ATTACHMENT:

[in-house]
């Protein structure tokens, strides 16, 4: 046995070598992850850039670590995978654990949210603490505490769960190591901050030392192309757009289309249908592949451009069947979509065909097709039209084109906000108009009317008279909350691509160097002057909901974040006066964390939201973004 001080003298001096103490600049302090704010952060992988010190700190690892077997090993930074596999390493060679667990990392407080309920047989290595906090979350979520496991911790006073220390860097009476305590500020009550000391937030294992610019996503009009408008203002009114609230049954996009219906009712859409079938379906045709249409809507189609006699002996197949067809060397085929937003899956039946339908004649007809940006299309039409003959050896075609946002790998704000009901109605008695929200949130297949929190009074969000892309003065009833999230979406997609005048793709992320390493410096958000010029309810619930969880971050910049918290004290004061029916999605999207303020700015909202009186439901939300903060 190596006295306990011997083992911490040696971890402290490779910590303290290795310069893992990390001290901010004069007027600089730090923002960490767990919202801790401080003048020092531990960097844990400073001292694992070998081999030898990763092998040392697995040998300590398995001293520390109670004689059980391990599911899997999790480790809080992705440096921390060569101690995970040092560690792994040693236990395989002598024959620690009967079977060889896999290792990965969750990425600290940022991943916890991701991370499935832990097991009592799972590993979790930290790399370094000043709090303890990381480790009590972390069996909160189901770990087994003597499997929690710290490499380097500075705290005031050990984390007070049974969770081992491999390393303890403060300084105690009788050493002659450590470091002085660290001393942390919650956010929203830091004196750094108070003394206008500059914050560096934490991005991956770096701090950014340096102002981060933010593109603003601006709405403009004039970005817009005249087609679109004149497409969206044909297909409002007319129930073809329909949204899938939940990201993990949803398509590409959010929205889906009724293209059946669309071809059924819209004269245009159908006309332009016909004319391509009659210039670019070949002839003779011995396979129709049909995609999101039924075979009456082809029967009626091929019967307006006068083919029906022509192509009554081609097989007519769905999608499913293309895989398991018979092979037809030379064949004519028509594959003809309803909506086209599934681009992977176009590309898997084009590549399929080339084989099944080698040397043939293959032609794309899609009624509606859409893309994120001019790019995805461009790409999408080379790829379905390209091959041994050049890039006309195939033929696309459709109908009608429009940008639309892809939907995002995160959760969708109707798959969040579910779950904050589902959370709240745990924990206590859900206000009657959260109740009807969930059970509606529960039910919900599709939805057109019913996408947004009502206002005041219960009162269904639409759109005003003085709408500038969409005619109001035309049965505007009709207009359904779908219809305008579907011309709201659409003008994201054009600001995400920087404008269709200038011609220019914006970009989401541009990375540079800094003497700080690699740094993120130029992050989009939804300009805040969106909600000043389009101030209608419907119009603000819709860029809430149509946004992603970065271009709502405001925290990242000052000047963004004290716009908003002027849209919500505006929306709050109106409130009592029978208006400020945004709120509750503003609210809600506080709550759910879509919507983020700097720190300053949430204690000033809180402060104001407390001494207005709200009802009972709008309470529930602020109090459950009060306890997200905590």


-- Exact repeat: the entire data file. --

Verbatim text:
[in-house]
């Protein structure tokens, strides 16, 4: 046995070598992850850039670590995978654990949210603490505490769960190591901050030392192309757009289309249908592949451009069947979509065909097709039209084109906000108009009317008279909350691509160097002057909901974040006066964390939201973004 001080003298001096103490600049302090704010952060992988010190700190690892077997090993930074596999390493060679667990990392407080309920047989290595906090979350979520496991911790006073220390860097009476305590500020009550000391937030294992610019996503009009408008203002009114609230049954996009219906009712859409079938379906045709249409809507189609006699002996197949067809060397085929937003899956039946339908004649007809940006299309039409003959050896075609946002790998704000009901109605008695929200949130297949929190009074969000892309003065009833999230979406997609005048793709992320390493410096958000010029309810619930969880971050910049918290004290004061029916999605999207303020700015909202009186439901939300903060 190596006295306990011997083992911490040696971890402290490779910590303290290795310069893992990390001290901010004069007027600089730090923002960490767990919202801790401080003048020092531990960097844990400073001292694992070998081999030898990763092998040392697995040998300590398995001293520390109670004689059980391990599911899997999790480790809080992705440096921390060569101690995970040092560690792994040693236990395989002598024959620690009967079977060889896999290792990965969750990425600290940022991943916890991701991370499935832990097991009592799972590993979790930290790399370094000043709090303890990381480790009590972390069996909160189901770990087994003597499997929690710290490499380097500075705290005031050990984390007070049974969770081992491999390393303890403060300084105690009788050493002659450590470091002085660290001393942390919650956010929203830091004196750094108070003394206008500059914050560096934490991005991956770096701090950014340096102002981060933010593109603003601006709405403009004039970005817009005249087609679109004149497409969206044909297909409002007319129930073809329909949204899938939940990201993990949803398509590409959010929205889906009724293209059946669309071809059924819209004269245009159908006309332009016909004319391509009659210039670019070949002839003779011995396979129709049909995609999101039924075979009456082809029967009626091929019967307006006068083919029906022509192509009554081609097989007519769905999608499913293309895989398991018979092979037809030379064949004519028509594959003809309803909506086209599934681009992977176009590309898997084009590549399929080339084989099944080698040397043939293959032609794309899609009624509606859409893309994120001019790019995805461009790409999408080379790829379905390209091959041994050049890039006309195939033929696309459709109908009608429009940008639309892809939907995002995160959760969708109707798959969040579910779950904050589902959370709240745990924990206590859900206000009657959260109740009807969930059970509606529960039910919900599709939805057109019913996408947004009502206002005041219960009162269904639409759109005003003085709408500038969409005619109001035309049965505007009709207009359904779908219809305008579907011309709201659409003008994201054009600001995400920087404008269709200038011609220019914006970009989401541009990375540079800094003497700080690699740094993120130029992050989009939804300009805040969106909600000043389009101030209608419907119009603000819709860029809430149509946004992603970065271009709502405001925290990242000052000047963004004290716009908003002027849209919500505006929306709050109106409130009592029978208006400020945004709120509750503003609210809600506080709550759910879509919507983020700097720190300053949430204690000033809180402060104001407390001494207005709200009802009972709008309470529930602020109090459950009060306890997200905590």